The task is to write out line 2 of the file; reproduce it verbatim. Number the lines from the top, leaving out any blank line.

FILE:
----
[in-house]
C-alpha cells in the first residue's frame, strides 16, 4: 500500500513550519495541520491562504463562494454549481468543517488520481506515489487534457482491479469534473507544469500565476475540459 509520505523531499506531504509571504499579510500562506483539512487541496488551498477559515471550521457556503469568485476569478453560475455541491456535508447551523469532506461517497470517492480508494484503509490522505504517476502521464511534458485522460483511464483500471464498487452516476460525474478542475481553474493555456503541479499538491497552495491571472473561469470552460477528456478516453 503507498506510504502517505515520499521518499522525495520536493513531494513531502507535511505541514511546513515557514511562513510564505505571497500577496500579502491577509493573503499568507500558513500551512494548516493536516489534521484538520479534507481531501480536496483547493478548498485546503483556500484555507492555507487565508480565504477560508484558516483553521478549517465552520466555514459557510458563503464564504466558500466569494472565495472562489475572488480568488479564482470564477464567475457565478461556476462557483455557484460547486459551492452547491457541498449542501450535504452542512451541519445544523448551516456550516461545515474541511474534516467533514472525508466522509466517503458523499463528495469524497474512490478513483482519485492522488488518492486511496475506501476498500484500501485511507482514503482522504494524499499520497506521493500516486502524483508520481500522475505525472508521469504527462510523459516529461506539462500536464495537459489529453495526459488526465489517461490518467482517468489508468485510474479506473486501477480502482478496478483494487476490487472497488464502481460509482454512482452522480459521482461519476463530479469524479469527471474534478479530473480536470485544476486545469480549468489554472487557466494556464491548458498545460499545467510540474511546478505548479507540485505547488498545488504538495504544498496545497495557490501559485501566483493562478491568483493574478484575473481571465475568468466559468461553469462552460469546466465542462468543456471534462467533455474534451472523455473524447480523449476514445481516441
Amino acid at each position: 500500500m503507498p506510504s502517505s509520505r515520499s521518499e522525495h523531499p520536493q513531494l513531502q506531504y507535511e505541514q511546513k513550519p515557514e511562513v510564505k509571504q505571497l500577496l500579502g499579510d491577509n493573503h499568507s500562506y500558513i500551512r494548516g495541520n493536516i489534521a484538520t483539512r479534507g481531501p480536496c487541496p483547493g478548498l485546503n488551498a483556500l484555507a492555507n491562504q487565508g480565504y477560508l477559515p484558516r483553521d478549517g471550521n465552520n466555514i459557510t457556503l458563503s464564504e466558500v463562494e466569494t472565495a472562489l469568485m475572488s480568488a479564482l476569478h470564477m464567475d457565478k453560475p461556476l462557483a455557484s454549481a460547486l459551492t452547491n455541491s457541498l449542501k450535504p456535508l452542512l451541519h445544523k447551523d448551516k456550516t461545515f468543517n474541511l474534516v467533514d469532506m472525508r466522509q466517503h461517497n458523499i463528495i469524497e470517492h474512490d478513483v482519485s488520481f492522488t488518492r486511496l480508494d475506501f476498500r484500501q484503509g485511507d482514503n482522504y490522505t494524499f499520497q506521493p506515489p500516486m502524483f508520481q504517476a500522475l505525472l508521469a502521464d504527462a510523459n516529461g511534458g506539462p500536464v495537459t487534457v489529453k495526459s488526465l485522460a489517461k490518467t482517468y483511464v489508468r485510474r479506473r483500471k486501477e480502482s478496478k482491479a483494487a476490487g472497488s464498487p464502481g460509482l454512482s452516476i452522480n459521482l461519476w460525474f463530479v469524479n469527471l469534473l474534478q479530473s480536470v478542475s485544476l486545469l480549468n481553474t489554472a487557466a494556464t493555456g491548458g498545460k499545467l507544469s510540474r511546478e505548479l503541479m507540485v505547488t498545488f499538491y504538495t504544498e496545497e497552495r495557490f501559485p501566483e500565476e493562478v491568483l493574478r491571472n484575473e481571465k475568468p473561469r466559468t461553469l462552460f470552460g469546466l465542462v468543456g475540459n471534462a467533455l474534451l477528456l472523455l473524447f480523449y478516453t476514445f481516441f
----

C-alpha cells in the first residue's frame, strides 16, 4: 500500500513550519495541520491562504463562494454549481468543517488520481506515489487534457482491479469534473507544469500565476475540459 509520505523531499506531504509571504499579510500562506483539512487541496488551498477559515471550521457556503469568485476569478453560475455541491456535508447551523469532506461517497470517492480508494484503509490522505504517476502521464511534458485522460483511464483500471464498487452516476460525474478542475481553474493555456503541479499538491497552495491571472473561469470552460477528456478516453 503507498506510504502517505515520499521518499522525495520536493513531494513531502507535511505541514511546513515557514511562513510564505505571497500577496500579502491577509493573503499568507500558513500551512494548516493536516489534521484538520479534507481531501480536496483547493478548498485546503483556500484555507492555507487565508480565504477560508484558516483553521478549517465552520466555514459557510458563503464564504466558500466569494472565495472562489475572488480568488479564482470564477464567475457565478461556476462557483455557484460547486459551492452547491457541498449542501450535504452542512451541519445544523448551516456550516461545515474541511474534516467533514472525508466522509466517503458523499463528495469524497474512490478513483482519485492522488488518492486511496475506501476498500484500501485511507482514503482522504494524499499520497506521493500516486502524483508520481500522475505525472508521469504527462510523459516529461506539462500536464495537459489529453495526459488526465489517461490518467482517468489508468485510474479506473486501477480502482478496478483494487476490487472497488464502481460509482454512482452522480459521482461519476463530479469524479469527471474534478479530473480536470485544476486545469480549468489554472487557466494556464491548458498545460499545467510540474511546478505548479507540485505547488498545488504538495504544498496545497495557490501559485501566483493562478491568483493574478484575473481571465475568468466559468461553469462552460469546466465542462468543456471534462467533455474534451472523455473524447480523449476514445481516441